DALLAS – The economist who resurrected Dan Quayle’s offensive invective against single parenting in an op-ed article this week certainly succeeded in getting attention.
How sad, though, to see a senior fellow at the Brookings Institution employ this cheap stunt to support the highly-suspect belief that former vice president Dan Quayle was right about single parenting.
The issue back in the day was “irresponsible’’ parenting – which no one ever supported – and the implication was that even well-educated, mature and affluent single women should not go it alone.
“It doesn’t help matters when prime-time TV has Murphy Brown, a character who supposedly epitomizes today’s intelligent, highly paid professional woman, mocking the importance of fathers by bearing a child alone and calling it just another lifestyle choice,” Quayle said.
The ensuing backlash over that statement, in a nutshell, is that not every single mother is “mocking the importance of fathers.’’
Some of us are not making a political statement at all; we are simply raising our kids as best we can.
Now we have Isabel Sawhill’s scholarly article telling us that economic models show that children are better off with two parents than one.
No kidding. As some of the readers suggest in their comments, most of us know that intuitively, without a think tank feeding a bunch of census data through a computer model.
But that’s not really the point, as we see when Sawhill concludes that “…no government program is likely to reduce child poverty as much as bringing back marriage as the preferable way of raising children.’’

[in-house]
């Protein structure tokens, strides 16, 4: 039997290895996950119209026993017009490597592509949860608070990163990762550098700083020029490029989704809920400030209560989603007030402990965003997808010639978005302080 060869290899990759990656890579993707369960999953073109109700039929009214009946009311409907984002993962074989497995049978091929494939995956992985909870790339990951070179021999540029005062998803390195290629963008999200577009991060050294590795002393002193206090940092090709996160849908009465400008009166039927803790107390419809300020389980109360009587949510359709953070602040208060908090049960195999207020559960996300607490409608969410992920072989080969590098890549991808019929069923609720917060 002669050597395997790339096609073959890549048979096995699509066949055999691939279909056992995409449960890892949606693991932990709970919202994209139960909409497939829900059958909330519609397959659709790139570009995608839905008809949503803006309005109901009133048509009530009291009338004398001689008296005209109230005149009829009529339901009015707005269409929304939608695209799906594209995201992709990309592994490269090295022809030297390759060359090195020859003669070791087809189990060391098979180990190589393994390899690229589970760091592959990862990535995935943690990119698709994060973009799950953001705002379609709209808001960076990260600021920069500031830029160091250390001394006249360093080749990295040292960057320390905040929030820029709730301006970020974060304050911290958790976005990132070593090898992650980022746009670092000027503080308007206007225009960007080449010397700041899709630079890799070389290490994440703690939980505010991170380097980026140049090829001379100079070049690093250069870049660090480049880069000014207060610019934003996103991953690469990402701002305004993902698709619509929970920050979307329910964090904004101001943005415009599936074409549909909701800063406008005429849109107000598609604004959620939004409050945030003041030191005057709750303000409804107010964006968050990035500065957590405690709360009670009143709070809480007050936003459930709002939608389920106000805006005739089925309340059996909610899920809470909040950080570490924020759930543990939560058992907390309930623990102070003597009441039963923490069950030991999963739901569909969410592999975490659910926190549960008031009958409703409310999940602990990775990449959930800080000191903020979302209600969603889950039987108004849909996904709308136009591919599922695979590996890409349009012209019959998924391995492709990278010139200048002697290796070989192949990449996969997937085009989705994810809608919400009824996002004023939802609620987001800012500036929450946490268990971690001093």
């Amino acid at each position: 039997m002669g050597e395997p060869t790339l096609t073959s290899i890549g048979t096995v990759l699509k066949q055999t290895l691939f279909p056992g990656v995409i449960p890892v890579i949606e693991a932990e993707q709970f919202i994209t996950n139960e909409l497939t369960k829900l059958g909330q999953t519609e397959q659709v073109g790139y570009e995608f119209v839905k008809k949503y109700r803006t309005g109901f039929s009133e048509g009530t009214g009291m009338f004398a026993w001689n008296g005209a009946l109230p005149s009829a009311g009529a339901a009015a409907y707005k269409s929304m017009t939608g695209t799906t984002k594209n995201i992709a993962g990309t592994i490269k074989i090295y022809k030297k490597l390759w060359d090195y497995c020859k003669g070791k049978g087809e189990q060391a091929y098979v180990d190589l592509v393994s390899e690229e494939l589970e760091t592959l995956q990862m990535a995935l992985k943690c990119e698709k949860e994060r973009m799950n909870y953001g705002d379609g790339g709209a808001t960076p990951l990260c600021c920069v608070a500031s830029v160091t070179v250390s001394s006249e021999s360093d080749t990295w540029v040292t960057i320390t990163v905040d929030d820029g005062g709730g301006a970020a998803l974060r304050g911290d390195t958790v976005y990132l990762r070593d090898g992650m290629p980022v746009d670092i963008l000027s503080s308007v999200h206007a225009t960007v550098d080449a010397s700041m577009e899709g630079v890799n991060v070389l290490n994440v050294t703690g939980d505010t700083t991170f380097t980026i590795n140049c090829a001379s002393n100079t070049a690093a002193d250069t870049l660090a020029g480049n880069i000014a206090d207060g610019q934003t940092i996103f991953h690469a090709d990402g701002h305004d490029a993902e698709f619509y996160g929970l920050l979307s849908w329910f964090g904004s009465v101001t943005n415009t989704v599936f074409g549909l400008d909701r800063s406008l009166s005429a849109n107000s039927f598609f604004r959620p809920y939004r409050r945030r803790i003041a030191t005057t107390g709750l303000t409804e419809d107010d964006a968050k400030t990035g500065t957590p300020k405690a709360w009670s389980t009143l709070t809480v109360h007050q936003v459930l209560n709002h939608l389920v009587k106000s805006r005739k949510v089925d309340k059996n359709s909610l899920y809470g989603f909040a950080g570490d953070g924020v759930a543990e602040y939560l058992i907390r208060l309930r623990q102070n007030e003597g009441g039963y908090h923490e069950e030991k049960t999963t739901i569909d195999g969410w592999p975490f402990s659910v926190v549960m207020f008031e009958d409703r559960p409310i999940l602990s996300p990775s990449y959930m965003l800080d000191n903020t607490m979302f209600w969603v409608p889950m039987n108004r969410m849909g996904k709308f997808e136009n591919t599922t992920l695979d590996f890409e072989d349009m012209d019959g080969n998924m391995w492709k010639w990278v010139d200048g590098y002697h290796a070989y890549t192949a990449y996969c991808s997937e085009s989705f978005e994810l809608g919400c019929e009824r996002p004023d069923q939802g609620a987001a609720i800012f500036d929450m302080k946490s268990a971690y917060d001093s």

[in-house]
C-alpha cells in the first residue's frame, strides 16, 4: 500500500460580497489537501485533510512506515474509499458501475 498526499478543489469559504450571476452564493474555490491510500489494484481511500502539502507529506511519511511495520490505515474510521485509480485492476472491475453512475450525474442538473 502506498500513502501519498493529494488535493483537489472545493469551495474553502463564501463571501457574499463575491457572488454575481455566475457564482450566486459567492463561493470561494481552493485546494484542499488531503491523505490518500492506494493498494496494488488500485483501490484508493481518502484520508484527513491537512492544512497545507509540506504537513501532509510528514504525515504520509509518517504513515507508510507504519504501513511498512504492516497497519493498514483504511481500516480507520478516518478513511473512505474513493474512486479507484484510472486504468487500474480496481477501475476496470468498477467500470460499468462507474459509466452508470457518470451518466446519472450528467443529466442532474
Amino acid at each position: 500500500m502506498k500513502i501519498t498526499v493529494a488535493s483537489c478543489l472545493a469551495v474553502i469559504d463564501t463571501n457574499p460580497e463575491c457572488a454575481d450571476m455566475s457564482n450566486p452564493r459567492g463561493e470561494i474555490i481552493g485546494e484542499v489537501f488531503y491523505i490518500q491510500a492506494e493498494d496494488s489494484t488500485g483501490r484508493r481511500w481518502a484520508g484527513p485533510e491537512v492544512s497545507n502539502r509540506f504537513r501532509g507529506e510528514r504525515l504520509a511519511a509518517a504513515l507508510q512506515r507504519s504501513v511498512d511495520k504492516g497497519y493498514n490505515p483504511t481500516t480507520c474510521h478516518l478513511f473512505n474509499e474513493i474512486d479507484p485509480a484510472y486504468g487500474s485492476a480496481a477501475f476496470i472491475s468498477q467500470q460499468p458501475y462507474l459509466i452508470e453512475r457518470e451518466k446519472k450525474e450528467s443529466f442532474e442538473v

The tip-off here is the phrase “bringing back.’’ No wonder she trotted out Quayle; the whole construct is an election year reverie for Ronald Reagan’s “morning in America.’’ It’s an argument for smaller government, circa 1980.
That’s fine. But let’s not ignore what’s happened in the last 30 years.
There’s a reason no one since Quayle has publicly attacked single parents. As a nation, we moved on.
For starters, in the 1990s, President Bill Clinton famously “ended welfare as we know it.’’ Over the objections of many within his own party, Clinton’s reform policies removed some of the disincentives to work that, he argued, kept single mothers on welfare and out of the workforce.
Equally important, although Sawhill fails to mention it, is the fact that Murphy Brown has been replaced as the pop icon for single-parent families.
The current poster child? Barack Obama.
Even if you didn’t read his autobiography, surely you are aware that he was raised by a single mother.
Obama’s Hawaiian birthplace is still the object of speculation among some partisans. But no one has suggested that he’s marginalized the significance of being raised by a single parent.
He bounced around between households, had divorced parents on two continents, learned to live with little money – all these facts have been public fodder for years.
Quayle objected to Murphy Brown on the grounds that the fictional character wrongly glorified single parents. Quayle should be thrilled that Obama has not painted over the difficult aspects of his upbringing.
The president hasn’t exploited his background, nor has he emulated it. As we all know, he created a two-parent family of his very own.
By any measure, despite what Sawhill would have us believe is the predictable norm, Obama thrived.
Some presidents may follow their father’s footsteps into the Oval Office. Obama didn’t have that kind of luck.
What he did have was self-determination, which is, among other things, a remarkably powerful source of inspiration for single parents and their children.
Lori Stahl covers politics in Texas. Follow her on Twitter @LoriStahl.